I bought a Kona Process 134 in February this year and really started riding it right around the beginning of April. Three and a half months after riding it on all different trails in different parts of the country I have considerably improved as a rider. THE RIGHT BIKE MEANS EVERYTHING! I am jumping table tops, riding steep rock drops, technical climbs etc. Not just trying them but riding them. My wife just got a Kona Precept ($1,999 retail) all mountain entry level bike after trying several $4,000+ bikes at festivals in Utah and Colorado. We weren’t even super serious about the bike when we tried it but we wanted to eliminate it as a possibility. We’re glad we did the bike fits her and lets her ride at a whole new level. She did upgrade the wheels to 30mm rims and put a KS lev dropper on it so the bike came in right around $3,000 but she likes it better than the $5,000 bikes she rode and it fits her! She has been riding it for about a month and her progress is 10 fold at least.
What we have learned?
Both our bikes are 27.5 Kona all mountain bikes. Mine is the Process 134 DL and hers is the Precept 130. They both have very similar riding styles and geometry. If you’re looking for a fun mountain bike I would say a 27.5 is the way to go. lets look at why.
- Riding over stuff: Kelly was worried that she wouldn’t be able to ride over things because 29ers are suppose to do that better. Most 29ers aren’t going to be able to support the suspension a 27.5 can so hitting that thing you want to ride over is going to be more jarring which can easily throw you off line. Also a 29er is going to be much bigger underneath you so you can’t adjust the bike as easily as a smaller bike.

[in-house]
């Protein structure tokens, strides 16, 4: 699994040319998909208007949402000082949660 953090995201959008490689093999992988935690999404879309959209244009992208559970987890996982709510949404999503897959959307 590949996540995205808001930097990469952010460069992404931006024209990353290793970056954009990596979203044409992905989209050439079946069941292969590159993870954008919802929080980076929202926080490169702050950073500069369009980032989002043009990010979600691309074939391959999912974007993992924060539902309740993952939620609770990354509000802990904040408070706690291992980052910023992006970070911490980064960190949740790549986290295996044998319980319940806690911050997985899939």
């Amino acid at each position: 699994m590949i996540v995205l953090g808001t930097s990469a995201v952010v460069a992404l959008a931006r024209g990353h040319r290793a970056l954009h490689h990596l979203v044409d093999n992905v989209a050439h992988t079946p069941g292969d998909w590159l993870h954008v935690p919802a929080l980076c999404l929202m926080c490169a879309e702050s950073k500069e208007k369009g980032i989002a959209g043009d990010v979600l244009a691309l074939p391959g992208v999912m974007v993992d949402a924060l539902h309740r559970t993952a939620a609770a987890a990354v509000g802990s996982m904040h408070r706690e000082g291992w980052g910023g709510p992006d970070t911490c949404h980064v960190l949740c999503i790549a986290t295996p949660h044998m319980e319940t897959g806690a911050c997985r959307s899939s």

- Turning: No doubt that a 27.5 is nimbler than a 29. The smaller frame allows for easier movement
- My 27.5 is a lot faster than my 29er ever could be when really riding it. If you put the on a paved road the 29er would probably be faster but my 27.5 can ride trails much quicker due to weight, nimbleness, turning and acceleration. Kelly and I switched bikes when she still had her Kona XC bike and we compared them. Normally I can leave her in the dust if I want to, this wasn’t the case. Even though the XC was a 29 I couldn’t outrun her on it on some pretty easy trails while she was riding my All mountain 27.5.
- Dropper Post: This is an absolute must have feature if you are going to ride features or anything technical. Combine this with a 27.5 and your bike is super nimble, super responsive and you can almost throw the bike over features.
- All bike brands are different…very different. They might have similar geometry or similar suspension travel but after riding them back to back you will be able to tell if you have any riding experience.
- You will get much better on any bike if you ride it regularly, a few times a week. if you have the ability to ride the same trails over and over you will get better much faster.
- Price doesn’t equal what’s right. Like I mentioned Kelly felt the best on the least expensive bike she rode. You can upgrade components once you have that base.
- Get a “Bike Fitting”. I might be a medium frame with one brand a a large with another. Seat height, handle bar height, angle and width and more equal your bike fitting you correctly.
- Bike deals. There are some companies which just don’t charge as much as others for the same stuff. Most components on a bike are made by someone else. You are really just getting a frame for the most part from the company that makes the bike. Smaller quality companies like KONA, ROCKY MOUNTAIN AND NORCO make great bikes at 10%-20% less than other manufacturers. If you want a Specialized or a Yeti you are going to pay for that name.
I hope all this helps with your decision process if you’re looking at a bike. If you have any questions please post a comment or shoot us an email we’d be happy to help.